YORKTON - Most of the east-central region – crop districts 5 and 6A -- got hammered with rain this week which resulted in flooding and many low laying areas filling with water; crops in the low areas are expected to not survive unless water dries up quickly.
Crops in the region have struggled with developing under the excessively wet conditions and are predicted to be a week or two behind in some areas.
The region needs calm days that are nice and sunny with minimal rain for the crops to advance more quickly.
Sixty-six per cent of the fall cereals, 35 per cent of the spring cereals, 25 per cent of the oilseed crops and 55 per cent of the pulse crops are at their normal stages of development for this time of year.
Crop conditions range from fair to good in the region with a small portion of the crop being rated in excellent condition. Sixty per cent of the canola, 58 per of the spring wheat and 59 per cent of the lentils are in good condition at this time.
There were some good rain showers in the region this past week with areas around Goodeve receiving up to 70 mm of rain. The Lipton area received 63 mm, the Bethune area 32 mm, the Rama area 25 mm and the Earl Grey and Allan areas 13mm.
High rainfall areas experienced some major flooding and producers are assessing how much of their crop they will lose due to standing water.
Regionally, cropland topsoil moisture is rated as 17 per cent surplus, 70 per cent adequate and 13 per cent short.
Hay and pasture land topsoil moisture is rated as 13 per cent surplus, 66 per cent adequate and 21 per cent short. Hay land and pastures are noted to be in good condition and have shown great improvement when compared to last year.
Haying has started in the east-central region, but progress has been very slow due to recent rain. At this time, only one per cent is cut and less than one per cent has been baled or put into silage.
Hay quality is rated as 32 per cent excellent, 59 per cent good, five per cent fair and four per cent poor.
Much of the region is very wet, which has improved grass growth but has made haying operations very difficult.
The majority of crop damage this week was from flooding, hail, flea beetles and grasshoppers. Some crops in the region were completely wiped out by the hail and farmers are dealing with insurance companies to assess their options. In areas where hail damage was more minor, crops are expected to recover if conditions improve.
Farmers are busy spraying to control weeds and insect pests in their crops while some are prepping for their first fungicide applications of the year.
Livestock producers are prepping for haying season and hope to get out soon.
Though there was general precipitation across the province this past week, additional rainfall is still needed in many areas.
Some regions experienced flooding and drowned-out crops due to receiving extremely high volumes of rain in a short period of time; producers in these areas hope this water will soak in quickly and the effect on crops will be minimal. In the west, where conditions remain very dry, the rainfall was welcome for crop land and pastures, although the rain did delay the start to haying season for some producers.
Crop development has been slow due to early season drought conditions in the west and excess moisture in the east. Producers are hoping for improved conditions throughout July to ensure their crops develop properly.
The majority of crops in the province are in fair to good condition. Provincially, 76 per cent of fall cereals, 58 per cent of spring cereals, 46 per cent of oilseed crops and 69 per cent of pulse crops are at their normal stages of development for this time of year.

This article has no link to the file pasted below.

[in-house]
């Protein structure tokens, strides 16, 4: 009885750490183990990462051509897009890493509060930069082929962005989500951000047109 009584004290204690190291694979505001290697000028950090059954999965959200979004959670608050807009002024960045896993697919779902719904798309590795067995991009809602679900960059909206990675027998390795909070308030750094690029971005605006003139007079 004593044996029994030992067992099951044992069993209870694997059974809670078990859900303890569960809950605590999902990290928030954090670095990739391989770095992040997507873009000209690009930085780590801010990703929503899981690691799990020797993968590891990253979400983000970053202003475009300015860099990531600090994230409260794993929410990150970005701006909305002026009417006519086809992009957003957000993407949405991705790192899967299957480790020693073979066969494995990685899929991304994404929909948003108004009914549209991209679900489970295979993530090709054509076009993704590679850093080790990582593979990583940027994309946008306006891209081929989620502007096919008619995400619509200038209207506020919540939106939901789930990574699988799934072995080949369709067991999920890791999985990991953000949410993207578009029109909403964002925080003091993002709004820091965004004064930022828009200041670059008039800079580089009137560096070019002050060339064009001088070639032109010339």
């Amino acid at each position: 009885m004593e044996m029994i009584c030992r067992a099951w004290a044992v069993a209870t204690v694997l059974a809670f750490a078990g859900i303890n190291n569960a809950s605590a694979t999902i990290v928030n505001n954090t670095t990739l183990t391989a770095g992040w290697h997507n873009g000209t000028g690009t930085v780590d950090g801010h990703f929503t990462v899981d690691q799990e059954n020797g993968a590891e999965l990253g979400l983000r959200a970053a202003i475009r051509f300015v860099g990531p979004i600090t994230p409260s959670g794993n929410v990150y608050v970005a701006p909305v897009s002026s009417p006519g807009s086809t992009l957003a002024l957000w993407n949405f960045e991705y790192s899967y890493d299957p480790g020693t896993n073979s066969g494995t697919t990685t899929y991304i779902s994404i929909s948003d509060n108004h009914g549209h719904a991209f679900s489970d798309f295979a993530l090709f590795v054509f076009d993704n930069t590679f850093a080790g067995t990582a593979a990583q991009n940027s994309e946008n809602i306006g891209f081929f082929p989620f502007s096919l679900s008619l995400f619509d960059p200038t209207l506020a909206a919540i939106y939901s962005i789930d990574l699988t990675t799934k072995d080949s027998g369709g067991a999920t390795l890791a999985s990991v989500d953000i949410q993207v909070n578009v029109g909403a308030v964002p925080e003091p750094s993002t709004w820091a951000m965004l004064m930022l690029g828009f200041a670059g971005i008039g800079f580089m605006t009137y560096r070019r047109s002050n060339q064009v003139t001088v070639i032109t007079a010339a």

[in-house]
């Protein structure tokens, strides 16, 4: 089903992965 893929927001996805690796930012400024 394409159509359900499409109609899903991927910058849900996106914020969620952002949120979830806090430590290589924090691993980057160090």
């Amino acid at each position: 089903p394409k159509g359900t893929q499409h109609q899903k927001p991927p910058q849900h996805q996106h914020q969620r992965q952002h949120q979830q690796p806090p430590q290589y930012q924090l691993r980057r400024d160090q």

Rainfall continues to be highly concentrated in the east but there was some good precipitation received this week in the west; more is needed, however, to ensure adequate crop growth throughout the hot summer months of July and August. The Spiritwood area received 86 mm, the Broadview area 76 mm, the Lipton area 70 mm, the Kerrobert area 31 mm and the Cabri area 23 mm. Many areas in the southwest only received one to five mm and the crops in those areas are beginning to show signs of severe drought stress.
Topsoil moisture ratings dropped slightly this week despite many areas getting rain. Crop land topsoil moisture is rated as nine per cent surplus, 67 per cent adequate, 20 per cent short and four per cent very short. Hay and pasture land topsoil moisture is rated as eight per cent surplus, 66 per cent adequate, 19 per cent short and seven per cent very short.
Haying operations are just starting in the province. Growth in the west was delayed early in the season due to drought; the hay crop in many areas has also not reached an acceptable height that will allow for cutting. Rain delayed hay cutting in the east, although the crops in the region appear to be in much better shape since they had adequate moisture early in the season to allow for recovery and growth. Hay quality is currently rated as 20 per cent excellent, 52 per cent good, 26 per cent fair and two per cent poor.
The majority of crop damage this past week was from heat, drying winds, drought, insects, gophers, flooding and hail.
Gophers have become a serious problem in many rural municipalities across the province, with some producers stating that they have lost large portions of their fields.
While the rain was a welcome sight to many this past week, it also brought flooding and hail which have left crops either drowned out or damaged.
Producers are busy trying to control disease in their fields by spraying their first round of fungicide on crops such as lentils and spring wheat. They are also continuing with herbicide and insecticide applications on competing weeds and insects in their crops.
Livestock producers have started to get their haying equipment ready and should be in full swing soon.